A short walk to the right of the treasury we wandered our way past the street of  facades lined with tombs galore.The Treasury is but one of the amazing sights in the lost city and it would take days to fully explore the region.All along the surrounding mountains are thousands of tombs ranging from the common people to huge megalithic Royal Tomb structures giving a taste of how amazing this marvel of ancient civilisation must have been in its glory days. Established as long ago as the 300BC this town has seen a lot of history. The home of the Nabateans,an ancient Aramaic people that controlled much of the spice trade routes through the area and worshipped gods such as Dushara and al Uzza,faceless block gods that later became more human like as the Romans  eventually dominated the region. Facing us was the splendour of an ancient amphitheatre carved out of the rock,surprisingly Roman in appearance but very much Nabatean.My companion,Rembrandt ,couldn’t help but  fulfil one of his wishes and recite the poem by John Burgon,an ode to the ancient city.

 It seems no work of Man’s creative hand,

by labour wrought as wavering fancy planned;

But from the rock as if by magic grown,

eternal, silent, beautiful, alone!

Not virgin-white like that old Doric shrine,

where erst Athena held her rites divine;

Not saintly-grey,

like many a minster fane,

that crowns the hill and consecrates the plain;

But rose-red as if the blush of dawn,

that first beheld them were not yet withdrawn;

The hues of youth upon a brow of woe,

which Man deemed old two thousand years ago,

match me such marvel save in Eastern clime,

a rose-red city half as old as time.

John Burgon, 1845

Overwhelmed by the sights of that day we retired back to our hotel for food and drink and an evening of Chess a game much liked by the locals. The following day ,refreshed,I wandered alone along the ancient colonnade street ,a once grand spectacle now in ruins because of flash floods over the centuries this old high street even shows the old chariot tracks in its ancient cobbled road and reminds me of the ancient and tragic city of Pompeii. Rembrandt at this time was endeavouring to sketch the ancient ruins and I went canon EOS600 film camera in hand wandering alone in this ancient valley. Along the way a young girl and her little brother came out of what appeared to be a cave and showed me her herd of goats.We communicated as best we could and wandered on our way with a salute of “Salaam!”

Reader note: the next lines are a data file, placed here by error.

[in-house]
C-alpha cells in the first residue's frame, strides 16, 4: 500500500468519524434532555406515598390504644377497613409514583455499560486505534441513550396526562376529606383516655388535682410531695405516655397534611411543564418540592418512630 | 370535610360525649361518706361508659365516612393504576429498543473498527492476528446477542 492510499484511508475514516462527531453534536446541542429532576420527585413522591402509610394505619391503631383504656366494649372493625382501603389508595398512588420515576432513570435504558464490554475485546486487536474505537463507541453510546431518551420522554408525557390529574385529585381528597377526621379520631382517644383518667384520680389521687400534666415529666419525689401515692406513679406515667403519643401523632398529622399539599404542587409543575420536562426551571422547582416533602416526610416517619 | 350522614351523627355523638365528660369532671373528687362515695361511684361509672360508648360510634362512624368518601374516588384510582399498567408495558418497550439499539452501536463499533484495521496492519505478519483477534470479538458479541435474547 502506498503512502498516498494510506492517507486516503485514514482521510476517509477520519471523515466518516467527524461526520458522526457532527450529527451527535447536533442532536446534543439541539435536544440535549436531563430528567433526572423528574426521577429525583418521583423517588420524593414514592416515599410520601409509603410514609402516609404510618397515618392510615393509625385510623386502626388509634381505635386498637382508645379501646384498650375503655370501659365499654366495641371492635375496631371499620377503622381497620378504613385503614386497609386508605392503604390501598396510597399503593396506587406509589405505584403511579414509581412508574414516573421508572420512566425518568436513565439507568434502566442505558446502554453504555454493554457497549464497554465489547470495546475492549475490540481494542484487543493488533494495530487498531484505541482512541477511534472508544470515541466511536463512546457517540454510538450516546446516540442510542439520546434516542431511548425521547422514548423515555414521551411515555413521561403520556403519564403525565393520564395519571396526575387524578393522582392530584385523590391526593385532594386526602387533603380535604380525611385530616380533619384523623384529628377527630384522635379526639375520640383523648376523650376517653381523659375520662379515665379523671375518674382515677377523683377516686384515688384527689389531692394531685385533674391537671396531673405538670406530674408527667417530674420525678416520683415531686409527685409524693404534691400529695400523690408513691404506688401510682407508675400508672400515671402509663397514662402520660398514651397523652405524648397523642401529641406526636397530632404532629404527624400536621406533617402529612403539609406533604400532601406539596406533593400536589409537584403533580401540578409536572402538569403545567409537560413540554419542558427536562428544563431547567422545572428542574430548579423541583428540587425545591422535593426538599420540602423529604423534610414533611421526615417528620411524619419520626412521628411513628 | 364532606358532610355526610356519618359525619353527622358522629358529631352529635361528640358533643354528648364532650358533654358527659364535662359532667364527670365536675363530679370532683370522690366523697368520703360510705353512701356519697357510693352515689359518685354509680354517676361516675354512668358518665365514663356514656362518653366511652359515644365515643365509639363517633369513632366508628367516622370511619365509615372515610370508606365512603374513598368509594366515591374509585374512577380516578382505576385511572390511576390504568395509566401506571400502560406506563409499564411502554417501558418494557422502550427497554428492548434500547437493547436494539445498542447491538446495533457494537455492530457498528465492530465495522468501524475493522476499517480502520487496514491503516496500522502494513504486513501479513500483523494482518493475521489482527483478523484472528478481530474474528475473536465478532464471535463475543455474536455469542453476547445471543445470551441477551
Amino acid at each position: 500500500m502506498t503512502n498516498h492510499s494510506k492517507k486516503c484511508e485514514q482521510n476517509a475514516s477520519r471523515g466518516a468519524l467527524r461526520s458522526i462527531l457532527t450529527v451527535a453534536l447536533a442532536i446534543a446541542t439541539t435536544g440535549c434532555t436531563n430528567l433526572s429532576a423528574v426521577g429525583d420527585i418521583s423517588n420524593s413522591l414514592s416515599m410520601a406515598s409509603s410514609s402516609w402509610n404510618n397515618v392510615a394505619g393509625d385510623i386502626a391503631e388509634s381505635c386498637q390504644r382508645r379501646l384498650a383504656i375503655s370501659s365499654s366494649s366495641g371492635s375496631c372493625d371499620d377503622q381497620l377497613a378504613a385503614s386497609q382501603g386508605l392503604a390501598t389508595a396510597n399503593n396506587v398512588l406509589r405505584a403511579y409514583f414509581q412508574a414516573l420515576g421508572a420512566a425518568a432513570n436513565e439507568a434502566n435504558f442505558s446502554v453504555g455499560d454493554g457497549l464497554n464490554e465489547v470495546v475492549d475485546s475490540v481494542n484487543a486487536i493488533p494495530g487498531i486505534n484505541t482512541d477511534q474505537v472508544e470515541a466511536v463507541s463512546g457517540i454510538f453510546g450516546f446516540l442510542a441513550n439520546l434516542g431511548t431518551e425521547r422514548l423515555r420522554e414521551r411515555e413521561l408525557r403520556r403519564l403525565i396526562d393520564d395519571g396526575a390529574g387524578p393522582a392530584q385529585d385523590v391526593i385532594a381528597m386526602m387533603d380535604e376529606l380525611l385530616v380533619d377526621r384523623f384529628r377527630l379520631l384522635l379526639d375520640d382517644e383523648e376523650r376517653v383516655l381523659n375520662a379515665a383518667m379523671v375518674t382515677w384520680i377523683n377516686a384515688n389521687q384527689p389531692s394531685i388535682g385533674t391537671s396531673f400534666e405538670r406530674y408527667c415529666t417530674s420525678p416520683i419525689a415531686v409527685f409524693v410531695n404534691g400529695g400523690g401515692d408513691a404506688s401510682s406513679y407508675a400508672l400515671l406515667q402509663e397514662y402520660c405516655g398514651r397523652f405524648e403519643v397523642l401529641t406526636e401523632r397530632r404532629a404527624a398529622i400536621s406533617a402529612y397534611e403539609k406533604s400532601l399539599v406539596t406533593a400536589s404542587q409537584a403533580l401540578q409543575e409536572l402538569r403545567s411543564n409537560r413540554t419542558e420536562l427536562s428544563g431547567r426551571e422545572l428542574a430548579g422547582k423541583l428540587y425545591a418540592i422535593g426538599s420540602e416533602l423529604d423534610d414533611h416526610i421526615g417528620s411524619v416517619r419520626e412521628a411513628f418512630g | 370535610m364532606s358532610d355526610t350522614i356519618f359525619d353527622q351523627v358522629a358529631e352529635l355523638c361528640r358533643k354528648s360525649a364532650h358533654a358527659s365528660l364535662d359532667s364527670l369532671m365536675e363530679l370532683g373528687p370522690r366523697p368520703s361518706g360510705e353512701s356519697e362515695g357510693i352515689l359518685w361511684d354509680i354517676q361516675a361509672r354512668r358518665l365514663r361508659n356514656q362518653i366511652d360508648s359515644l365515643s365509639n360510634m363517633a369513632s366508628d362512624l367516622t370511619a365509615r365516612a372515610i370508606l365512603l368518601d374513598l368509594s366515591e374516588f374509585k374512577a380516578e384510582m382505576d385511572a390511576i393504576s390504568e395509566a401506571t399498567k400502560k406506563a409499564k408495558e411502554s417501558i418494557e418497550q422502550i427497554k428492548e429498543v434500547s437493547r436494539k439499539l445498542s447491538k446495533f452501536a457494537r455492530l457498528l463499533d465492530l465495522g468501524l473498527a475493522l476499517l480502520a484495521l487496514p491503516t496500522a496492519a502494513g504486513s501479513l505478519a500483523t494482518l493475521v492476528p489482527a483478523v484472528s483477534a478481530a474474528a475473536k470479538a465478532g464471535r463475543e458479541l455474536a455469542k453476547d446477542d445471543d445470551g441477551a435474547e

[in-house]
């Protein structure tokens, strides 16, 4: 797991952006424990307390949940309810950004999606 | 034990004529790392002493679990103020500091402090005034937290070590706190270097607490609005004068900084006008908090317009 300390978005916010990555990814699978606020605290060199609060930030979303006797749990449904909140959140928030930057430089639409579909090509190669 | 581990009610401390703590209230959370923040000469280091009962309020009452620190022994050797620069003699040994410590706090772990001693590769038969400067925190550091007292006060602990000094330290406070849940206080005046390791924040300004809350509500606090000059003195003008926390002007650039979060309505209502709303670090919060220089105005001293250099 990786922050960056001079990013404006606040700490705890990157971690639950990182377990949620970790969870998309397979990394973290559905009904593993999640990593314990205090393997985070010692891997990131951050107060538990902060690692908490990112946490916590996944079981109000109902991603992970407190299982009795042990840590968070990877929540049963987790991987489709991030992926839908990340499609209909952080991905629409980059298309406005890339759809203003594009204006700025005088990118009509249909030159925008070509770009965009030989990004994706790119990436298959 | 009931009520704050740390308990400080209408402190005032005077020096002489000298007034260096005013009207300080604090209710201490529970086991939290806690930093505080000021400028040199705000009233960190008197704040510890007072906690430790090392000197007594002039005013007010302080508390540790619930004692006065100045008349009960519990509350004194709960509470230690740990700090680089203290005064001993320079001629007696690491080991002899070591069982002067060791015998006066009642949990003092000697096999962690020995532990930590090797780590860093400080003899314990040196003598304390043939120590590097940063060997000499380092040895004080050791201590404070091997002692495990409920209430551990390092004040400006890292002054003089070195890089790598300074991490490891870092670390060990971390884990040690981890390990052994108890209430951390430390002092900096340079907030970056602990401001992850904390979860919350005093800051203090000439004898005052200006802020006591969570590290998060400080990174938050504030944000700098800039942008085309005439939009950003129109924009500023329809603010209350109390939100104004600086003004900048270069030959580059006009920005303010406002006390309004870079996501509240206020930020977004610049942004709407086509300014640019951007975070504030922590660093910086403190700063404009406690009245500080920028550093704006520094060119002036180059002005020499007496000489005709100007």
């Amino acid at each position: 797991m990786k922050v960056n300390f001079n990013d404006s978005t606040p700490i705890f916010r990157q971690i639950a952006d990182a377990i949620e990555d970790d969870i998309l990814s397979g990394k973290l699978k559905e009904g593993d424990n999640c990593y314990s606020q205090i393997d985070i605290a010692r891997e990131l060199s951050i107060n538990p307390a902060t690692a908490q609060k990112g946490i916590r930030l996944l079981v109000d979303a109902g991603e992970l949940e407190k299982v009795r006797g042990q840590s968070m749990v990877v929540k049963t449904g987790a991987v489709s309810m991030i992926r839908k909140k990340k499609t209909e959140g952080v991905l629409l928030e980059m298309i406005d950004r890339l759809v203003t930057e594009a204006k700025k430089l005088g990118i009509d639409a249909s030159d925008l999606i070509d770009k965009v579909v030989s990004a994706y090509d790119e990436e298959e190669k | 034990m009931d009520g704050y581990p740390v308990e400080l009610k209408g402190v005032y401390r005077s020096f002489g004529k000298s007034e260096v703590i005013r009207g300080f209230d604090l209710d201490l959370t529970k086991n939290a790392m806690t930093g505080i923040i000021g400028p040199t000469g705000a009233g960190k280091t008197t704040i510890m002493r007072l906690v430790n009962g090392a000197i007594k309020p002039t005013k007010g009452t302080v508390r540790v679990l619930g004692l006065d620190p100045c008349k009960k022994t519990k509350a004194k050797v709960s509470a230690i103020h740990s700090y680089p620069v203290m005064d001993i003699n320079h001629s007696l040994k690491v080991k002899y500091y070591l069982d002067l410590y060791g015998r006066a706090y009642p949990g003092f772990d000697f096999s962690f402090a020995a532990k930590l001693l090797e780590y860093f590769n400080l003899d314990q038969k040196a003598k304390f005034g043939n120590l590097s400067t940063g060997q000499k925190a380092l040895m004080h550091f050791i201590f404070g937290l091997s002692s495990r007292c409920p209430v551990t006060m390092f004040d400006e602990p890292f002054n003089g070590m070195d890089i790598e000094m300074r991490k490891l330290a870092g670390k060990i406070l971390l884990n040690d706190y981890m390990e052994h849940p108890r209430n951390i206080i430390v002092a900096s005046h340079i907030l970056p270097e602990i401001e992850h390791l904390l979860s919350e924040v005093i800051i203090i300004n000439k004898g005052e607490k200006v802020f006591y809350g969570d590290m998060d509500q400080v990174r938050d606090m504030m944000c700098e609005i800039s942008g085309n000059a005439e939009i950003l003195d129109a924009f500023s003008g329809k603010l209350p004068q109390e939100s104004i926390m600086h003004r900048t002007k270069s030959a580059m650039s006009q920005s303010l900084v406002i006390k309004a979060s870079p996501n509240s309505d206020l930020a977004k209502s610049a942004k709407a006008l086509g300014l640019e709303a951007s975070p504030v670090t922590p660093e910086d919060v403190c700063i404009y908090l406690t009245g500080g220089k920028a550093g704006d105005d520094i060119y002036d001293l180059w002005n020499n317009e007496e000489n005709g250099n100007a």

Photographically the region holds a picture on every corner and I cannot over estimate how overwhelming it is  with words alone,it truly has to be seen to be believed. Later that afternoon we clambered up the carved steps that led into the mountains and passed an old lady serving mint tea.heaven knows how she got there but after quite a climb her mint tea was very welcome.At the top of these rather precarious steps is another ancient wonder very much like the Petra treasury known as the Deir or Hermits Cell.From here you can also get splendid views into the nearby valley Wadi Araba. As we viewed the splendid structure a thunder storm rolled in out of nowhere and we took cover in the Hermits lair.

The following day I bid farewell to Rembrandt  as he continued on his epic journey back to Europe through Damascus and Turkey sketching as he went.I was heading back to Cairo and back on the migrant boat.He sent me a postcard when he completed his journey.

I have travelled a lot working as a photojournalist over the years since then,however one thing that will always be fixed in my memory is that first sight of Petra that rose red city half as old as time.

Twenty years later while wandering around the Egyptian section of the British Museum I bumped into  Rembrandt  again by coincidence,still sketching Egyptian monuments in the main Egyptian hall.

Small World!